A New Frontier for Brand Advocacy

Gary Grates
Gary Grates

The New Year often is a time of reflection and forward thinking. What will 2015 have in store for organizations in terms of employee engagement and customer connectivity? What can we use and leverage from 2014 to inform and advance approaches and tactics? We know customers, employees and other stakeholders will continue to see more information at their fingertips and a rapidly increasing number of platforms where they can express opinions, both good and bad. In this landscape, the traditional model of attracting and retaining business and talent simply won’t work.

A brand’s reputation no longer is driven solely by paid content and messaging, but by relationships informed by all stakeholders involved with the organization. These relationships are enhanced through a more sophisticated view of just who are the most effective influencers.

During the past two years we have heard top CEOs predict that social media will replace websites and call centers as the primary tools for customer interaction.

And why not, with at least 53 percent of B2B buyers following the social media conversations of vendors regarding products they are considering for purchasing.

Then there is the always-pressing issue of employee recruitment. Companies that prioritize the employer brand in 2015 are 250 percent more likely to rate overall talent acquisition efforts as highly effective and 130 percent more likely to see increases in employee engagement, according to Brandon Hall Group.

The “employer brand” is a set of characteristics (values, culture) and expectations associated with working at an organization.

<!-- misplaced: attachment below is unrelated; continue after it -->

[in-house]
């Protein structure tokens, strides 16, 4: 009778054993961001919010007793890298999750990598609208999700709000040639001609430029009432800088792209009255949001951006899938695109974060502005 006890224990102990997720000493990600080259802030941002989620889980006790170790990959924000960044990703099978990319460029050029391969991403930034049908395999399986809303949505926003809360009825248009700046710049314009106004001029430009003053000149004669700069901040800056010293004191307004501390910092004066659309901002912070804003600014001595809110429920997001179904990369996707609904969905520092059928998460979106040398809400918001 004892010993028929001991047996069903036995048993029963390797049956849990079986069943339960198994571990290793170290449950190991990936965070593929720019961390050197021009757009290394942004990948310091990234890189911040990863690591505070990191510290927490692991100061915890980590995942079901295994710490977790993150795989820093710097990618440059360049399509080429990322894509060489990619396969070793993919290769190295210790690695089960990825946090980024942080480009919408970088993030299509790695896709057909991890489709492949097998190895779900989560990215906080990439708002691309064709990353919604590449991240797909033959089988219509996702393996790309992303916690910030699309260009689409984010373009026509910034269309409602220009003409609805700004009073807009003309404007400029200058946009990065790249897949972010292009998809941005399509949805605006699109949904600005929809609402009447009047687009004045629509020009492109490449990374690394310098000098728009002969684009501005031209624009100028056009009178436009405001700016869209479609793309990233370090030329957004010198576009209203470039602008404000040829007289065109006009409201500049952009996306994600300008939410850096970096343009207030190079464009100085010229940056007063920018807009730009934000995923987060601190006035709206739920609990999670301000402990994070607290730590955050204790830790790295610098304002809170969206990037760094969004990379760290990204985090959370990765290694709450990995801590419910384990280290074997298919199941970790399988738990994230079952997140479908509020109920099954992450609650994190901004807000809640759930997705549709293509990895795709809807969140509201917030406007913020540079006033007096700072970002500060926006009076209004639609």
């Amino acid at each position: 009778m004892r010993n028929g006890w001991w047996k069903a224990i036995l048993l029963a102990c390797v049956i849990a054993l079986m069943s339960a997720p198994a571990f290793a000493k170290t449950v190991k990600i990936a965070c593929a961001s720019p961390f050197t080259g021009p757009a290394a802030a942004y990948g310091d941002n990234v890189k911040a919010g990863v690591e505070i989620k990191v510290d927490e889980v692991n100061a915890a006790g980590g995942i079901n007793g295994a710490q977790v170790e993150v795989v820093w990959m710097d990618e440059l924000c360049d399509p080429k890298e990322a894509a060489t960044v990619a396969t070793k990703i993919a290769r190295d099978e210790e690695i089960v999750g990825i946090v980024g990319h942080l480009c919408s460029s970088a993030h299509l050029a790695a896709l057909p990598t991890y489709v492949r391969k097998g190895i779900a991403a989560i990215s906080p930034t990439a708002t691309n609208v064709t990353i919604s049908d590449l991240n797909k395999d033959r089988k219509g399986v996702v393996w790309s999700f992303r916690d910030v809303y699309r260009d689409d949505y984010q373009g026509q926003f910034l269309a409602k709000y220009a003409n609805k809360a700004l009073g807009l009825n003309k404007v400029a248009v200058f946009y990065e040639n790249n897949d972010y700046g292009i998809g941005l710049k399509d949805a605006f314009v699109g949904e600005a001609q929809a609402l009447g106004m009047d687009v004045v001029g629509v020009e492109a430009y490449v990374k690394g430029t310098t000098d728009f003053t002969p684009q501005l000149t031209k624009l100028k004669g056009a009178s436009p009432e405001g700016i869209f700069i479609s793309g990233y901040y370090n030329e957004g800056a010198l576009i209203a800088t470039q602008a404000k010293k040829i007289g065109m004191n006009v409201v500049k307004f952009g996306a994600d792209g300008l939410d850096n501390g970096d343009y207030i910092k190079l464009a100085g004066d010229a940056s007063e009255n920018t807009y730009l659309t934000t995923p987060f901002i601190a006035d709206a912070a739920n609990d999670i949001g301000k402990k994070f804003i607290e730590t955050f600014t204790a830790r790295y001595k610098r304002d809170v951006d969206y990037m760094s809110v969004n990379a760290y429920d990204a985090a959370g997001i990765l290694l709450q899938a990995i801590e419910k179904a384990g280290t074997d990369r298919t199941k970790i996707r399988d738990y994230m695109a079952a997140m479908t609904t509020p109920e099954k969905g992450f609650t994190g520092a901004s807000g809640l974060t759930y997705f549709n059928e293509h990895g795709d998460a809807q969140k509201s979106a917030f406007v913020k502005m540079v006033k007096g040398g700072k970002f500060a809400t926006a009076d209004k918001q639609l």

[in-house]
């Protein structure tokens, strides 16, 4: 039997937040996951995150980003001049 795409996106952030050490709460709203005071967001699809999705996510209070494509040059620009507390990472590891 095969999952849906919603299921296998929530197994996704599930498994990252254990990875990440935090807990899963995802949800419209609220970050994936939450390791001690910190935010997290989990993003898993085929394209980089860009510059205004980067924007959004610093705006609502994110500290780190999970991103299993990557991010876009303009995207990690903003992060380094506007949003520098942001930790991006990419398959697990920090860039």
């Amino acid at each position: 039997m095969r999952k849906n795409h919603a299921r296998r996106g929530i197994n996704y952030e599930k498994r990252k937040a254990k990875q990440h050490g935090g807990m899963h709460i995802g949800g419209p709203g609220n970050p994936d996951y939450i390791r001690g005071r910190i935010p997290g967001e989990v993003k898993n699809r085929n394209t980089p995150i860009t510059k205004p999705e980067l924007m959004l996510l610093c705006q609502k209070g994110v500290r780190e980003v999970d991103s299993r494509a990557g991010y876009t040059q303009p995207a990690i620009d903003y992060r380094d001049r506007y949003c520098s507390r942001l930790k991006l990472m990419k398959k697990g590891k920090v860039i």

Social media, of course, is disrupting significantly these areas of business. At the heart of this digital world is the workforce. Employees are active on multiple platforms daily and their sentiments are magnified to a significant degree.

To that end, empowering employees to take an active, informed role in sharing information, promoting ideas and becoming an influence in shaping perspectives on the business is becoming an important element in organizations’ communications plans.

Here are several benefits from turning your employees into workforce advocates:

1. Expand the brand’s reach through an authentic voice. Employees want to work for a company they believe in. This sense of pride can and does compel engaged employees to speak positively and persuasively about the brand, online and offline.

The authenticity of a personal Facebook page or a recommendation about products and services can’t be bought.

It’s also essential to reach today’s customers, prospects and interested parties, who are hip to traditional marketing tactics and disingenuous branding.

Employees are trustworthy members of a community. By activating employees through a disciplined effort you acquire a believable voice that customers are far more likely to trust than, say, a paid advertisement or your company website.

Whether it’s which insurance plan to choose, which product to purchase or where to shop, your customers in 2015 will be listening to how your employees communicate their day-to-day realities of the company.

Proof is in the numbers. Employee social media accounts have 10 times more followers than corporate accounts, according to a 2013 Cisco study.